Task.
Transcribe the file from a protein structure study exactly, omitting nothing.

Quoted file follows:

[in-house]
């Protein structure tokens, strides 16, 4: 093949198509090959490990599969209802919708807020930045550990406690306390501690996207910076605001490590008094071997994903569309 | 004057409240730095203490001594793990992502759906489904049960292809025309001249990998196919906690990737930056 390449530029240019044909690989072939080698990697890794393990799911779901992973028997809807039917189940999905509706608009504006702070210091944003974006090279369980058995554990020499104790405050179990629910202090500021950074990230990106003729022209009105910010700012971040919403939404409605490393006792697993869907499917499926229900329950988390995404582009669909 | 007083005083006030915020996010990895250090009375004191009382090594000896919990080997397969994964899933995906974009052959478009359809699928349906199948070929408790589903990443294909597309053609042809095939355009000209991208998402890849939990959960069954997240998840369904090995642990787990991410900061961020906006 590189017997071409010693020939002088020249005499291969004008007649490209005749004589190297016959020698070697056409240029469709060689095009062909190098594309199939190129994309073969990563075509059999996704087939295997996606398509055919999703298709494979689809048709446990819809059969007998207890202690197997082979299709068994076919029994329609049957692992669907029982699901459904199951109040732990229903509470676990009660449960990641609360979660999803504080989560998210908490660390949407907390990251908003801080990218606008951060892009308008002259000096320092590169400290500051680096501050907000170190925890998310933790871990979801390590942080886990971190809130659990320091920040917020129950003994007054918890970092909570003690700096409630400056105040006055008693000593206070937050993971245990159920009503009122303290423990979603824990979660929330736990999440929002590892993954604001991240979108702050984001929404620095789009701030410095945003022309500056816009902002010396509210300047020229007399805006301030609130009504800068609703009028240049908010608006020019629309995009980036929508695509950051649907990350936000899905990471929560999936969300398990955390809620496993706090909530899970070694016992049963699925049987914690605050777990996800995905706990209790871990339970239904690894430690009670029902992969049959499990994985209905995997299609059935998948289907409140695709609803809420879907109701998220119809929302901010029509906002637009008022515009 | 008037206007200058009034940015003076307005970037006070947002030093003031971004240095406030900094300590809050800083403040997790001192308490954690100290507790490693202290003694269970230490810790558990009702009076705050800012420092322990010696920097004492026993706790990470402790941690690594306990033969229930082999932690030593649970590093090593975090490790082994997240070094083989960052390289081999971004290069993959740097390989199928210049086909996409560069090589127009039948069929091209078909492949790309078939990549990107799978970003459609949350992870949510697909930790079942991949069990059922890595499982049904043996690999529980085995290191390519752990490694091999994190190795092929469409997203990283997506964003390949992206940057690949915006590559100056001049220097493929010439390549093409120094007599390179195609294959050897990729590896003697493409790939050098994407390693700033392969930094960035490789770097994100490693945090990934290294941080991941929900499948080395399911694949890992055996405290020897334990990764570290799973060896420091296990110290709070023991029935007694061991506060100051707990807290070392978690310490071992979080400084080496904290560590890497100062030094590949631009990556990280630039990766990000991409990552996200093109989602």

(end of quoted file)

[in-house]
């Protein structure tokens, strides 16, 4: 093949198509090959490990599969209802919708807020930045550990406690306390501690996207910076605001490590008094071997994903569309 | 004057409240730095203490001594793990992502759906489904049960292809025309001249990998196919906690990737930056 390449530029240019044909690989072939080698990697890794393990799911779901992973028997809807039917189940999905509706608009504006702070210091944003974006090279369980058995554990020499104790405050179990629910202090500021950074990230990106003729022209009105910010700012971040919403939404409605490393006792697993869907499917499926229900329950988390995404582009669909 | 007083005083006030915020996010990895250090009375004191009382090594000896919990080997397969994964899933995906974009052959478009359809699928349906199948070929408790589903990443294909597309053609042809095939355009000209991208998402890849939990959960069954997240998840369904090995642990787990991410900061961020906006 590189017997071409010693020939002088020249005499291969004008007649490209005749004589190297016959020698070697056409240029469709060689095009062909190098594309199939190129994309073969990563075509059999996704087939295997996606398509055919999703298709494979689809048709446990819809059969007998207890202690197997082979299709068994076919029994329609049957692992669907029982699901459904199951109040732990229903509470676990009660449960990641609360979660999803504080989560998210908490660390949407907390990251908003801080990218606008951060892009308008002259000096320092590169400290500051680096501050907000170190925890998310933790871990979801390590942080886990971190809130659990320091920040917020129950003994007054918890970092909570003690700096409630400056105040006055008693000593206070937050993971245990159920009503009122303290423990979603824990979660929330736990999440929002590892993954604001991240979108702050984001929404620095789009701030410095945003022309500056816009902002010396509210300047020229007399805006301030609130009504800068609703009028240049908010608006020019629309995009980036929508695509950051649907990350936000899905990471929560999936969300398990955390809620496993706090909530899970070694016992049963699925049987914690605050777990996800995905706990209790871990339970239904690894430690009670029902992969049959499990994985209905995997299609059935998948289907409140695709609803809420879907109701998220119809929302901010029509906002637009008022515009 | 008037206007200058009034940015003076307005970037006070947002030093003031971004240095406030900094300590809050800083403040997790001192308490954690100290507790490693202290003694269970230490810790558990009702009076705050800012420092322990010696920097004492026993706790990470402790941690690594306990033969229930082999932690030593649970590093090593975090490790082994997240070094083989960052390289081999971004290069993959740097390989199928210049086909996409560069090589127009039948069929091209078909492949790309078939990549990107799978970003459609949350992870949510697909930790079942991949069990059922890595499982049904043996690999529980085995290191390519752990490694091999994190190795092929469409997203990283997506964003390949992206940057690949915006590559100056001049220097493929010439390549093409120094007599390179195609294959050897990729590896003697493409790939050098994407390693700033392969930094960035490789770097994100490693945090990934290294941080991941929900499948080395399911694949890992055996405290020897334990990764570290799973060896420091296990110290709070023991029935007694061991506060100051707990807290070392978690310490071992979080400084080496904290560590890497100062030094590949631009990556990280630039990766990000991409990552996200093109989602």